Re: Brine Question?Jeremy
Chickens are raised very quickly to a market weight and typically do not have the flavor of free range â€œyard birdsâ€. Brining the bird forces water into the muscle tissues which causes the tissues to swell and retain the water. The water, as well as any spices and flavorings, in the muscle tissues will make the meat more moist and tender. Brining will definitely make for a tenderer and moister bird however you can overdo it. 48 hours seems a LOT excessive, 10 â€“ 12 hours should be sufficient. Too much brining will make the meat mushy, not to mention much too salty. Remember the longer the bird is in the brine, the more water and salt is absorbed into the meat.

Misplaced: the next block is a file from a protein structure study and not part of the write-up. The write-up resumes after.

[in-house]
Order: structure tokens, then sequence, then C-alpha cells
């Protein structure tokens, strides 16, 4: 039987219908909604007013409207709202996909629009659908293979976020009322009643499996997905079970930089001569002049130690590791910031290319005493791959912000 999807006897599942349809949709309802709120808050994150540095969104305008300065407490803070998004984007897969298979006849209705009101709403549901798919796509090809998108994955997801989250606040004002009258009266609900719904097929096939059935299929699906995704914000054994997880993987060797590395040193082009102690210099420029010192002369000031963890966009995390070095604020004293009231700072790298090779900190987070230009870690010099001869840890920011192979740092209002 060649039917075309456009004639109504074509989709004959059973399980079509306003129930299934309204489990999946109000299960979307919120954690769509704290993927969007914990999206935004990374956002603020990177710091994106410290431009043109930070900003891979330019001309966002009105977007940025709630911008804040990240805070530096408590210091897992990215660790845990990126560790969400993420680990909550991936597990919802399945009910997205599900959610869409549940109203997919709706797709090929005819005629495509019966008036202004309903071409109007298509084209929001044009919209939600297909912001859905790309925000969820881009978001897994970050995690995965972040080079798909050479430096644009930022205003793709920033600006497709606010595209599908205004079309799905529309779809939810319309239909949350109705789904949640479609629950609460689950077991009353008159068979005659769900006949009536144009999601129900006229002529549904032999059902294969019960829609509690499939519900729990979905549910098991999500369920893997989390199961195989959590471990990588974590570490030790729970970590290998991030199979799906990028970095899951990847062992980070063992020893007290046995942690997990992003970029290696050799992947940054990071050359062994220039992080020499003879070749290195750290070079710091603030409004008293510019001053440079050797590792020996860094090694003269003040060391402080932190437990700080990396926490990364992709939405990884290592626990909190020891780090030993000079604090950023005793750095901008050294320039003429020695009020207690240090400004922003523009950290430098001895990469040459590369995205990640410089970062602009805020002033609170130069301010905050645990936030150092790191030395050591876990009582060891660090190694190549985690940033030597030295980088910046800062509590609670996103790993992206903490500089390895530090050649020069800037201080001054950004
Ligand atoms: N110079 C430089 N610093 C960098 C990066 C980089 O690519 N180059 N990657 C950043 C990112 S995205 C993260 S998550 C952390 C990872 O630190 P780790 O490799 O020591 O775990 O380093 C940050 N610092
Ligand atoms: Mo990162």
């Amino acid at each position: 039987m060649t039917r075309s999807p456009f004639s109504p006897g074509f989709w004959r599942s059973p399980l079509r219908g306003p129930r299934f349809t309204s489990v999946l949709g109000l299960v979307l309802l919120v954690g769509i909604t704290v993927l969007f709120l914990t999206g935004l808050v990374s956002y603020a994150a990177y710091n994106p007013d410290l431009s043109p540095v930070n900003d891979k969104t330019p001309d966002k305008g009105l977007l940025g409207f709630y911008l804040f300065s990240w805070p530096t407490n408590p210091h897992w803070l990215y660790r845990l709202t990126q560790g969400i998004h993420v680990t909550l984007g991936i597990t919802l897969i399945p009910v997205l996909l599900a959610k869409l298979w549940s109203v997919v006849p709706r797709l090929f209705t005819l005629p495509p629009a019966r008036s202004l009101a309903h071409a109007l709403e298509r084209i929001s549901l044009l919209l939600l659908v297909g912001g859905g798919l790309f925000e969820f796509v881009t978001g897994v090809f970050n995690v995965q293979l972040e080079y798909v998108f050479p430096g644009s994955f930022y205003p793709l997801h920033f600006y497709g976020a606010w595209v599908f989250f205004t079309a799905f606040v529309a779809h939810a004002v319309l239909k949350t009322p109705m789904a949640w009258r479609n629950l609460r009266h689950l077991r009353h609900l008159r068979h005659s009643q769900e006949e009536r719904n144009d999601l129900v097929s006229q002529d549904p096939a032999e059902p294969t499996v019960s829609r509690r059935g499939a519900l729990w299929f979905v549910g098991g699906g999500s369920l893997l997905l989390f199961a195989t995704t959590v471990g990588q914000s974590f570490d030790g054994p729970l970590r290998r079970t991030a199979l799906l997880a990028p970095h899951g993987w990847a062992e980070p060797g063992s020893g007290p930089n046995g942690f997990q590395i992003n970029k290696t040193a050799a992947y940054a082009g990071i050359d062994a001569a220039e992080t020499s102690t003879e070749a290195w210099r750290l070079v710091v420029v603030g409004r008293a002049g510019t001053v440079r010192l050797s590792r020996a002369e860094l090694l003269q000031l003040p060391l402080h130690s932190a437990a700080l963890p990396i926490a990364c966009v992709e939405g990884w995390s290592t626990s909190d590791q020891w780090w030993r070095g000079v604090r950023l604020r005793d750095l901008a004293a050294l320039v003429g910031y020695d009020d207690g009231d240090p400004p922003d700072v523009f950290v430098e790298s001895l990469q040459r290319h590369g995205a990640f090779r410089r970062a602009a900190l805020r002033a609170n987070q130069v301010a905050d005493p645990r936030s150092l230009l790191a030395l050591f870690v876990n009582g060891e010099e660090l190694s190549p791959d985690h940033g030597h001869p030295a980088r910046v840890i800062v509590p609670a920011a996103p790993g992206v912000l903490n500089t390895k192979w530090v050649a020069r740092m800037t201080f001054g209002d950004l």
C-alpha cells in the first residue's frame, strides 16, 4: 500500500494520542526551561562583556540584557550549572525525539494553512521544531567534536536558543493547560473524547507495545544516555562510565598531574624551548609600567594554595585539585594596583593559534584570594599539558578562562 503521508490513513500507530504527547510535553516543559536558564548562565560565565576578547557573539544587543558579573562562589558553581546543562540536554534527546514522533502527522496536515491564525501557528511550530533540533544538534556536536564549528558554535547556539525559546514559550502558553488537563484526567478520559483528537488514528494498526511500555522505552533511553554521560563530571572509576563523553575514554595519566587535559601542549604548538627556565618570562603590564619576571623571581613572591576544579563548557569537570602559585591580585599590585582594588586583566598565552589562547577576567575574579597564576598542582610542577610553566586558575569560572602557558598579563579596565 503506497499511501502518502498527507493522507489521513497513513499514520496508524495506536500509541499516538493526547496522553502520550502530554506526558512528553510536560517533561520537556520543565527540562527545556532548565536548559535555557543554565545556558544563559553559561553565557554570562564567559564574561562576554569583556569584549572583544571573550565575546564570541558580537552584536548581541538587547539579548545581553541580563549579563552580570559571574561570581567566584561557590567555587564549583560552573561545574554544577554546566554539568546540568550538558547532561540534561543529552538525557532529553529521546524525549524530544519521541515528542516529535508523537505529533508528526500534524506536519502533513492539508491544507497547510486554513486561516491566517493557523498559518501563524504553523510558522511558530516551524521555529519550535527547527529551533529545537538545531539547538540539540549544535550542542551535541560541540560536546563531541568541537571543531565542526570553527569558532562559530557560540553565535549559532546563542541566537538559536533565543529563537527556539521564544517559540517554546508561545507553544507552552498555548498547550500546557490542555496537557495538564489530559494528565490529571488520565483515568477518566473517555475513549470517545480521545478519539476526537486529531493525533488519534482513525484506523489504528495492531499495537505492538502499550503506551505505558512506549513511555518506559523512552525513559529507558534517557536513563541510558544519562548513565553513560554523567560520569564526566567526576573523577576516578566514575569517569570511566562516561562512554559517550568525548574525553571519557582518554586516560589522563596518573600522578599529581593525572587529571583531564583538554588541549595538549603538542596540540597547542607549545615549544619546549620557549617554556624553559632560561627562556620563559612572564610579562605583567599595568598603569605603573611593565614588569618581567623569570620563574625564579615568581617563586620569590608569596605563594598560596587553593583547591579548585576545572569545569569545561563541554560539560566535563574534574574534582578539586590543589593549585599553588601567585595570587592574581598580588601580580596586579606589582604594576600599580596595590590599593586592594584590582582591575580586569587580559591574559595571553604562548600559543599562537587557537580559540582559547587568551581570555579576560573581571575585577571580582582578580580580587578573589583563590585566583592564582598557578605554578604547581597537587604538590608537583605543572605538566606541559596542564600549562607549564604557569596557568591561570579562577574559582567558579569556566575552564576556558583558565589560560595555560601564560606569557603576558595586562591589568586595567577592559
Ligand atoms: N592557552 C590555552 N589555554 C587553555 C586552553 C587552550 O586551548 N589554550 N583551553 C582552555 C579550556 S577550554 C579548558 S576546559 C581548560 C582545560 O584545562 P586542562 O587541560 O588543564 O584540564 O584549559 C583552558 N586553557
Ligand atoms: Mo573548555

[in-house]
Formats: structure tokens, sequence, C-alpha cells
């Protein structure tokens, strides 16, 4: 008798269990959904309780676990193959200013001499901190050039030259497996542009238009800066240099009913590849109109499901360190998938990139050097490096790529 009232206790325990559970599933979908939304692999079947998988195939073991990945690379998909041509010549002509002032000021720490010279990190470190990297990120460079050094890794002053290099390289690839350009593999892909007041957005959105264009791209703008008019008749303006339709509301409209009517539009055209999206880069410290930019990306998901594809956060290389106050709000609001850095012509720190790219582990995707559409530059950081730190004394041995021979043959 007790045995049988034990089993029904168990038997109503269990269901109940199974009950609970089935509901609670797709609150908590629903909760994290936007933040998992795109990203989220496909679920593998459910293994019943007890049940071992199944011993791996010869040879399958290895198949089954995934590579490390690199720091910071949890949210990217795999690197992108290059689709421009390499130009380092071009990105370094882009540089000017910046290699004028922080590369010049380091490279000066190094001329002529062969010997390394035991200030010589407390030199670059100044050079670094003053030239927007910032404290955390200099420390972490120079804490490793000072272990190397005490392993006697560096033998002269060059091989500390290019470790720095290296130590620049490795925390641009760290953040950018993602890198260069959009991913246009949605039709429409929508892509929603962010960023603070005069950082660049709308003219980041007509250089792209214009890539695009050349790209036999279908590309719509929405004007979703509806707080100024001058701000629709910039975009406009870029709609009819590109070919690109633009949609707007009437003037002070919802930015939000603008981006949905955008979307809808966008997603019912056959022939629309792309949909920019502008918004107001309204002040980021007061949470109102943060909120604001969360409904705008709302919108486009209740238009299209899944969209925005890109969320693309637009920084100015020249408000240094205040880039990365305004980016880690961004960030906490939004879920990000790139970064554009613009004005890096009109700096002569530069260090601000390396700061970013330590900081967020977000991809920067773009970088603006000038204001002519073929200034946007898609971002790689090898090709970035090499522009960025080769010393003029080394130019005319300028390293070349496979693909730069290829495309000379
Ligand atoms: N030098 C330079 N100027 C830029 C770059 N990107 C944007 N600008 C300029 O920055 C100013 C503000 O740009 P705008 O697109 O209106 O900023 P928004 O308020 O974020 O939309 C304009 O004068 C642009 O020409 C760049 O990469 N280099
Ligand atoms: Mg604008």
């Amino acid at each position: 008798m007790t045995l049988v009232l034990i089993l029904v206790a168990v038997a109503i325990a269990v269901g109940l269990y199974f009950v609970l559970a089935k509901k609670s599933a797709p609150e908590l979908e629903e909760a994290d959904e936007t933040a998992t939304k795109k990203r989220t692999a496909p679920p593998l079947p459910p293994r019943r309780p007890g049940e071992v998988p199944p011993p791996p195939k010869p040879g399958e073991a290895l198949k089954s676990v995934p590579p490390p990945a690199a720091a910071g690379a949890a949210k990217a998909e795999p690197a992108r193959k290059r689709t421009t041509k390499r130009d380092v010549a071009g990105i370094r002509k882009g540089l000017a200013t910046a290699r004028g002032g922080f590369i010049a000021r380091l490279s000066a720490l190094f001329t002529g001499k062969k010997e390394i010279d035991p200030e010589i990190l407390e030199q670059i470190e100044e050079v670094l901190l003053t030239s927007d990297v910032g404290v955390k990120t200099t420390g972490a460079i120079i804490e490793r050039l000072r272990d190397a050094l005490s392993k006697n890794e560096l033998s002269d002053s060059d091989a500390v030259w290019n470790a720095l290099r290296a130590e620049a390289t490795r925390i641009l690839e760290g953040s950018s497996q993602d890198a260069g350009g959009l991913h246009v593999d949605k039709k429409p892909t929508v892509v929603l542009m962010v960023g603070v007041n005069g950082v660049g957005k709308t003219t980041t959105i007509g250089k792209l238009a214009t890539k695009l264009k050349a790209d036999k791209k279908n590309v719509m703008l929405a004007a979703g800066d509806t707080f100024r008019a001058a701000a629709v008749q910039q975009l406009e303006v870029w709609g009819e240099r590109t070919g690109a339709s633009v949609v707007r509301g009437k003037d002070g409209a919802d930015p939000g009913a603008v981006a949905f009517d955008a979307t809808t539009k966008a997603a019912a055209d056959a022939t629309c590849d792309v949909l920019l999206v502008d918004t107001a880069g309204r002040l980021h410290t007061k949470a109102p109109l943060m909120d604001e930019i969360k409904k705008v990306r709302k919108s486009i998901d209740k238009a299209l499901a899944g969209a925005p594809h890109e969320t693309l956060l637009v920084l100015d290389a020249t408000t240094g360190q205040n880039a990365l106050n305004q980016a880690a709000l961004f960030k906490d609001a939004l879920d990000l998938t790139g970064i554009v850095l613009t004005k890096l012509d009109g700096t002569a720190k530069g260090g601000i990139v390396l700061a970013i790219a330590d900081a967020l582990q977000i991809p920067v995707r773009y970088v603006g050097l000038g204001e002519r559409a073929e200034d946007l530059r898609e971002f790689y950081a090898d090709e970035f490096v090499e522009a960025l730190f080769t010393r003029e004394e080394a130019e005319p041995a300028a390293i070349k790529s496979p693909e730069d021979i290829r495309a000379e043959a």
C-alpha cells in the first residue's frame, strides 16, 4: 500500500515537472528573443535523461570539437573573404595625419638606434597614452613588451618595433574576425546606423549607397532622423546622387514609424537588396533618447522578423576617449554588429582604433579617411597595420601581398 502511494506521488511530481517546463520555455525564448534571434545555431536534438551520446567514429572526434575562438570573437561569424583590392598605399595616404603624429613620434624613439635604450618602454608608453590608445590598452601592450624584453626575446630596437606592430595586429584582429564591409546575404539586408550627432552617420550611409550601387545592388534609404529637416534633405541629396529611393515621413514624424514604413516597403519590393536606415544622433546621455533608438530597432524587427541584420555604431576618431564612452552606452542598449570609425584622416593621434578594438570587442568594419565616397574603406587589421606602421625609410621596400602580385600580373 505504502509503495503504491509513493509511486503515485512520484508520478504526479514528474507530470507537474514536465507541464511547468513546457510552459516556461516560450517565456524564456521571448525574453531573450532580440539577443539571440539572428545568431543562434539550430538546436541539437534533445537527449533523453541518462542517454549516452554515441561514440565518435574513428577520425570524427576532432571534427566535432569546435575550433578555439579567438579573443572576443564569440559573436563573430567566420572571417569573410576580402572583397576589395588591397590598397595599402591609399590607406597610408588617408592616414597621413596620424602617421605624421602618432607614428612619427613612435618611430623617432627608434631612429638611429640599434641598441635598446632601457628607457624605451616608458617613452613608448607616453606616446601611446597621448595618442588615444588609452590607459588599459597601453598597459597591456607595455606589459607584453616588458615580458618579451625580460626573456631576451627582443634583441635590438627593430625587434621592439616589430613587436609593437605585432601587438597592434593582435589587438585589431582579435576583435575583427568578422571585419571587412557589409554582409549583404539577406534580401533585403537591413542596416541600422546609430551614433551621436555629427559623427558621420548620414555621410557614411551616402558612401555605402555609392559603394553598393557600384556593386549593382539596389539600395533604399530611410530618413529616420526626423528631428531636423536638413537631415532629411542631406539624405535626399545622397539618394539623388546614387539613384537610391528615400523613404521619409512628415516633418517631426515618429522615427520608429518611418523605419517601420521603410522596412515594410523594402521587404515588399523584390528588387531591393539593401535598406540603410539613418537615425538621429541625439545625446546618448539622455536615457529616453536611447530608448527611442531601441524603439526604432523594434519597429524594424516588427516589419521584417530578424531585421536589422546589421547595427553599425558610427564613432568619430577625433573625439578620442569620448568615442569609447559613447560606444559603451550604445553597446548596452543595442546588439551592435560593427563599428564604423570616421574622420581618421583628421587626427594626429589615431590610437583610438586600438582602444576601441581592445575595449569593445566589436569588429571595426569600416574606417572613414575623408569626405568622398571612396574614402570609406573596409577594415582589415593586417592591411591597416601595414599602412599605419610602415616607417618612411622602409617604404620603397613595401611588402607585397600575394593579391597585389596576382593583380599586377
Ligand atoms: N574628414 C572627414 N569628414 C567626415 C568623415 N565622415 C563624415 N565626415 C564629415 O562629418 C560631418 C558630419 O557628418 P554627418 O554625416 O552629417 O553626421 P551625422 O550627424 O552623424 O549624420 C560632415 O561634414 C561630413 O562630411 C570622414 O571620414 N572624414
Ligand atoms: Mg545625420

A few things that you need to be remember when brining:
1.Make sure your brine does not contain too much salt. Use something sweet like as sugar, honey, or maple syrup to help balance the salt.
2.Do not leave the chicken in the brine for too long, 10-12 hours should be enough.
3.Make sure you wash the chicken in fresh water after you remove it from the brine.
4.Try to avoid using acidic products in your brines. This can begin to â€˜cookâ€™ the meat which can also make it mushy.
5.Only use the brining solution once it is cold. You should cool the brining solution in the refrigerator before using it.
6.Ensure the chicken is completely covered by the brining solution.
Good luck, let us know how you make out. Pictures would be nice :D